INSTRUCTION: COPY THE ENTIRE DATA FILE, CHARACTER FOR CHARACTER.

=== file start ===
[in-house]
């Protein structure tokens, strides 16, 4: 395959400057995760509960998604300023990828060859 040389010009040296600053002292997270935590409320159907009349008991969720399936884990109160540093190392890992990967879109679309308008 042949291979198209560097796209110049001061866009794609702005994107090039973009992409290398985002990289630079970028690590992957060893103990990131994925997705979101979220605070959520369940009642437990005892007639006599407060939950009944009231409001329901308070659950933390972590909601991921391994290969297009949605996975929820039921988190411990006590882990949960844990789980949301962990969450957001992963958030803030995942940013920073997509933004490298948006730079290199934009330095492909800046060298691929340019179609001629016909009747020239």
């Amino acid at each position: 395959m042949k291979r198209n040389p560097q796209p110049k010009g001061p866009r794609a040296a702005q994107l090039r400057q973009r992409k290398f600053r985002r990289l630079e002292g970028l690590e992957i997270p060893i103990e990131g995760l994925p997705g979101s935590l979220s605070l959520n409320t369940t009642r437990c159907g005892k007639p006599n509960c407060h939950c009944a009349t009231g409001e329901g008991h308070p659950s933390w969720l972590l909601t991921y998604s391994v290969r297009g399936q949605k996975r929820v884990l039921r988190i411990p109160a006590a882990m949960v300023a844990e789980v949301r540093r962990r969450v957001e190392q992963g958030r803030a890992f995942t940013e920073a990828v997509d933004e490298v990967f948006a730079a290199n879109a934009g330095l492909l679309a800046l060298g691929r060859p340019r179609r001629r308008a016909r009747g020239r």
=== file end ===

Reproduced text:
[in-house]
């Protein structure tokens, strides 16, 4: 395959400057995760509960998604300023990828060859 040389010009040296600053002292997270935590409320159907009349008991969720399936884990109160540093190392890992990967879109679309308008 042949291979198209560097796209110049001061866009794609702005994107090039973009992409290398985002990289630079970028690590992957060893103990990131994925997705979101979220605070959520369940009642437990005892007639006599407060939950009944009231409001329901308070659950933390972590909601991921391994290969297009949605996975929820039921988190411990006590882990949960844990789980949301962990969450957001992963958030803030995942940013920073997509933004490298948006730079290199934009330095492909800046060298691929340019179609001629016909009747020239």
């Amino acid at each position: 395959m042949k291979r198209n040389p560097q796209p110049k010009g001061p866009r794609a040296a702005q994107l090039r400057q973009r992409k290398f600053r985002r990289l630079e002292g970028l690590e992957i997270p060893i103990e990131g995760l994925p997705g979101s935590l979220s605070l959520n409320t369940t009642r437990c159907g005892k007639p006599n509960c407060h939950c009944a009349t009231g409001e329901g008991h308070p659950s933390w969720l972590l909601t991921y998604s391994v290969r297009g399936q949605k996975r929820v884990l039921r988190i411990p109160a006590a882990m949960v300023a844990e789980v949301r540093r962990r969450v957001e190392q992963g958030r803030a890992f995942t940013e920073a990828v997509d933004e490298v990967f948006a730079a290199n879109a934009g330095l492909l679309a800046l060298g691929r060859p340019r179609r001629r308008a016909r009747g020239r």